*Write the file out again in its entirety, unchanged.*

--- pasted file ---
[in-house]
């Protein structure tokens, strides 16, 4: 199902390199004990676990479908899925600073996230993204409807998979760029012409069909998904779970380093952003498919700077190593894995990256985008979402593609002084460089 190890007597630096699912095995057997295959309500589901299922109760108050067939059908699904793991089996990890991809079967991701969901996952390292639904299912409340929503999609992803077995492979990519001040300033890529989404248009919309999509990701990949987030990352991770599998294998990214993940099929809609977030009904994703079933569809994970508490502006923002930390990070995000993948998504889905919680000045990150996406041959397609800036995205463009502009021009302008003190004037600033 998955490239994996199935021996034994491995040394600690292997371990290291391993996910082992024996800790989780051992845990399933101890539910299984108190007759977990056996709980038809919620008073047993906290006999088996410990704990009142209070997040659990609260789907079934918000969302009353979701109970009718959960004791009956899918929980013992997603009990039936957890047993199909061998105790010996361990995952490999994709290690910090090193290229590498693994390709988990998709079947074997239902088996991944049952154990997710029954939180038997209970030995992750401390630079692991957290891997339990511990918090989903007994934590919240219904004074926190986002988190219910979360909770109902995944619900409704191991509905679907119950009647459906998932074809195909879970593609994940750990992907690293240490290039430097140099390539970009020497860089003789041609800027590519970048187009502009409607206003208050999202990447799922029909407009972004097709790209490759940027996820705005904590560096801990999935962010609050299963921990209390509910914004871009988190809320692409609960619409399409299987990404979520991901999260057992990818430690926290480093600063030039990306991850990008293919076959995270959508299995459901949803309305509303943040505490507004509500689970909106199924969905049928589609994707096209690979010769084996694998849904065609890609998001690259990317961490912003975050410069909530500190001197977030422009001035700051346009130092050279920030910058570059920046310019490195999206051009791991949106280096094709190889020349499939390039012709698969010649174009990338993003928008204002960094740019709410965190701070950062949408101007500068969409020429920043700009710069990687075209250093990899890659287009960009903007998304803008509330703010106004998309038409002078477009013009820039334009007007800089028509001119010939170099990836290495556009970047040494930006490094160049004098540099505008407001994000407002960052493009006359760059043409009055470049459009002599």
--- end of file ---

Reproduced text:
[in-house]
């Protein structure tokens, strides 16, 4: 199902390199004990676990479908899925600073996230993204409807998979760029012409069909998904779970380093952003498919700077190593894995990256985008979402593609002084460089 190890007597630096699912095995057997295959309500589901299922109760108050067939059908699904793991089996990890991809079967991701969901996952390292639904299912409340929503999609992803077995492979990519001040300033890529989404248009919309999509990701990949987030990352991770599998294998990214993940099929809609977030009904994703079933569809994970508490502006923002930390990070995000993948998504889905919680000045990150996406041959397609800036995205463009502009021009302008003190004037600033 998955490239994996199935021996034994491995040394600690292997371990290291391993996910082992024996800790989780051992845990399933101890539910299984108190007759977990056996709980038809919620008073047993906290006999088996410990704990009142209070997040659990609260789907079934918000969302009353979701109970009718959960004791009956899918929980013992997603009990039936957890047993199909061998105790010996361990995952490999994709290690910090090193290229590498693994390709988990998709079947074997239902088996991944049952154990997710029954939180038997209970030995992750401390630079692991957290891997339990511990918090989903007994934590919240219904004074926190986002988190219910979360909770109902995944619900409704191991509905679907119950009647459906998932074809195909879970593609994940750990992907690293240490290039430097140099390539970009020497860089003789041609800027590519970048187009502009409607206003208050999202990447799922029909407009972004097709790209490759940027996820705005904590560096801990999935962010609050299963921990209390509910914004871009988190809320692409609960619409399409299987990404979520991901999260057992990818430690926290480093600063030039990306991850990008293919076959995270959508299995459901949803309305509303943040505490507004509500689970909106199924969905049928589609994707096209690979010769084996694998849904065609890609998001690259990317961490912003975050410069909530500190001197977030422009001035700051346009130092050279920030910058570059920046310019490195999206051009791991949106280096094709190889020349499939390039012709698969010649174009990338993003928008204002960094740019709410965190701070950062949408101007500068969409020429920043700009710069990687075209250093990899890659287009960009903007998304803008509330703010106004998309038409002078477009013009820039334009007007800089028509001119010939170099990836290495556009970047040494930006490094160049004098540099505008407001994000407002960052493009006359760059043409009055470049459009002599």